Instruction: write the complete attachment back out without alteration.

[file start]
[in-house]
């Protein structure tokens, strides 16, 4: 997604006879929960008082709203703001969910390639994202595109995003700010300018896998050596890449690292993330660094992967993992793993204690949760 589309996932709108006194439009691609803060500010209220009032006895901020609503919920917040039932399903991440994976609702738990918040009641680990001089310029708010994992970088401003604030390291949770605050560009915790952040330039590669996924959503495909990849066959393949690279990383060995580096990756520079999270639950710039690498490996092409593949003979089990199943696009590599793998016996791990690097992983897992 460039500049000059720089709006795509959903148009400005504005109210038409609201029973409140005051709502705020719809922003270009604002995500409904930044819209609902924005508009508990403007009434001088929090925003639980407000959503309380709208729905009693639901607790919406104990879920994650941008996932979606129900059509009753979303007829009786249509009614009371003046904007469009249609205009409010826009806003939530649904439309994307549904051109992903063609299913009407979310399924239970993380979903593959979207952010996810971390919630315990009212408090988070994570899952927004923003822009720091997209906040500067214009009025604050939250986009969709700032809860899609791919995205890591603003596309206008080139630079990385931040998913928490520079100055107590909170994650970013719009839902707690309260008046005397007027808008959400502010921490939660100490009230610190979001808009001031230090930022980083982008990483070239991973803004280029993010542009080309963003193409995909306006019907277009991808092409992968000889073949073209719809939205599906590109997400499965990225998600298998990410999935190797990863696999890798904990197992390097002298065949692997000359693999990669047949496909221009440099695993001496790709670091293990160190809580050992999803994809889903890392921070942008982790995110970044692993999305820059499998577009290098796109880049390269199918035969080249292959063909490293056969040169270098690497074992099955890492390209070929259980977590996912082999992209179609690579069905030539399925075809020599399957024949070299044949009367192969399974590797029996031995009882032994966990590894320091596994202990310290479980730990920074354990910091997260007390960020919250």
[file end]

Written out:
[in-house]
């Protein structure tokens, strides 16, 4: 997604006879929960008082709203703001969910390639994202595109995003700010300018896998050596890449690292993330660094992967993992793993204690949760 589309996932709108006194439009691609803060500010209220009032006895901020609503919920917040039932399903991440994976609702738990918040009641680990001089310029708010994992970088401003604030390291949770605050560009915790952040330039590669996924959503495909990849066959393949690279990383060995580096990756520079999270639950710039690498490996092409593949003979089990199943696009590599793998016996791990690097992983897992 460039500049000059720089709006795509959903148009400005504005109210038409609201029973409140005051709502705020719809922003270009604002995500409904930044819209609902924005508009508990403007009434001088929090925003639980407000959503309380709208729905009693639901607790919406104990879920994650941008996932979606129900059509009753979303007829009786249509009614009371003046904007469009249609205009409010826009806003939530649904439309994307549904051109992903063609299913009407979310399924239970993380979903593959979207952010996810971390919630315990009212408090988070994570899952927004923003822009720091997209906040500067214009009025604050939250986009969709700032809860899609791919995205890591603003596309206008080139630079990385931040998913928490520079100055107590909170994650970013719009839902707690309260008046005397007027808008959400502010921490939660100490009230610190979001808009001031230090930022980083982008990483070239991973803004280029993010542009080309963003193409995909306006019907277009991808092409992968000889073949073209719809939205599906590109997400499965990225998600298998990410999935190797990863696999890798904990197992390097002298065949692997000359693999990669047949496909221009440099695993001496790709670091293990160190809580050992999803994809889903890392921070942008982790995110970044692993999305820059499998577009290098796109880049390269199918035969080249292959063909490293056969040169270098690497074992099955890492390209070929259980977590996912082999992209179609690579069905030539399925075809020599399957024949070299044949009367192969399974590797029996031995009882032994966990590894320091596994202990310290479980730990920074354990910091997260007390960020919250």